During on-board visits, it was noticed by the registered ergonomists that a location of primary controls (i.e. rudder, engine, VHF radio) and primary displays (i.e. radar, ECDIS) is not made according to the ergonomic standards, which is common in other modes of transport. Reachability, visibility, and legibility are often compromised, leading to (potential) errors and musculoskeletal disorders. This issue applies even to some of the newer vessels. The mandatory technical requirements for inland navigation vessels in ES-TRIN contain only general goal-based requirements regarding HMI’s and wheelhouse layout. This is a good basis, but it is insufficient to guide designers and engineers in developing ergonomic wheelhouses. The non-mandatory European standard EN 1864 from 2008 about ergonomic and safety requirements for wheelhouses of inland navigation vessels offers more guidance. However, this standard is not based on the latest ergonomic insights and lacks a systemic design process approach as it is common in other industries. The influence of the automation is not yet included in this standard.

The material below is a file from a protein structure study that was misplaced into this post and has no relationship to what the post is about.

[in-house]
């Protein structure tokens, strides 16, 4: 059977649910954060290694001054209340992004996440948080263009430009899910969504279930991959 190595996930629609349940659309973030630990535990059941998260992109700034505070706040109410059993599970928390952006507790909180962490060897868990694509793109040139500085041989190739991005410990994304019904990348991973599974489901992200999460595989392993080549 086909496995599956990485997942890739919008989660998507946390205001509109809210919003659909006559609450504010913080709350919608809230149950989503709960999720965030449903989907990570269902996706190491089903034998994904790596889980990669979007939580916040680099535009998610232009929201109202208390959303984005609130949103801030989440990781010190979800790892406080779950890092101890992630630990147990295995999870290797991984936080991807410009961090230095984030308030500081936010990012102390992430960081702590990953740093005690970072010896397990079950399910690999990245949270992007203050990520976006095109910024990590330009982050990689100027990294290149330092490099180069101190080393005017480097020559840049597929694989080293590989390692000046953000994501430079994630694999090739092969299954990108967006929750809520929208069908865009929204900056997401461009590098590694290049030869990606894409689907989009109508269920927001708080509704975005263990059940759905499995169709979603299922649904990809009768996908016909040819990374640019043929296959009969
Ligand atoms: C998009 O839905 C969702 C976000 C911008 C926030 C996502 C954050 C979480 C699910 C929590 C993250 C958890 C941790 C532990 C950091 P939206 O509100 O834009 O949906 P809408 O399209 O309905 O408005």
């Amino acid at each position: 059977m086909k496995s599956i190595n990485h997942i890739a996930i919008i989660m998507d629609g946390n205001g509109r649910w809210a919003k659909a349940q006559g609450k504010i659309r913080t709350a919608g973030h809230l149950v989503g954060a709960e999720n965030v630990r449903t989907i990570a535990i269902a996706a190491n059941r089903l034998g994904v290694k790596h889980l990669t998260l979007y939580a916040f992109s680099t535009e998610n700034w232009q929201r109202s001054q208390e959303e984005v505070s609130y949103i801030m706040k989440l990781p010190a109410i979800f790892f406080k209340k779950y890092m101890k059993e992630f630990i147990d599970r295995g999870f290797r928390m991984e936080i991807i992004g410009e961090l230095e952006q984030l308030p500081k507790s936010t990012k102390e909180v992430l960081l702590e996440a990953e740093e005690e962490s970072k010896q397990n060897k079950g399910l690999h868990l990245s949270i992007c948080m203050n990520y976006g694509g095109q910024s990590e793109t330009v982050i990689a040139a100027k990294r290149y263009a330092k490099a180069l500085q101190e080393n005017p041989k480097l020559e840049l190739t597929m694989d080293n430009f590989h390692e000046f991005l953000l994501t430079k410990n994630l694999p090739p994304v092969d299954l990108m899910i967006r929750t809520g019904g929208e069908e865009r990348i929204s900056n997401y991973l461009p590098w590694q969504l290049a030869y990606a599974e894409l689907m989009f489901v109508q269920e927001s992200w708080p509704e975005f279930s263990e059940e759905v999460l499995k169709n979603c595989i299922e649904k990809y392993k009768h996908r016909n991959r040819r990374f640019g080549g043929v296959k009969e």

3. Information from automated tools can give a false sense of security
Automated/assistive devices increasingly play a role in inland navigation. During the vessel visits, it became clear though that sometimes the information from these automated tools is unclear to the skipper, whether its availability or reliability. It may also create a false sense of security. On the other hand, some information still needs action and interpretation by the skipper, for instance, awareness and selection of the right VHF channel, and looking up current water levels and integrate this information with other navigation information. It was therefore concluded that quality of information technology and automation can be improved in terms of availability and reliability, but also in usability and integration of information for optimal processing, decision making and operation.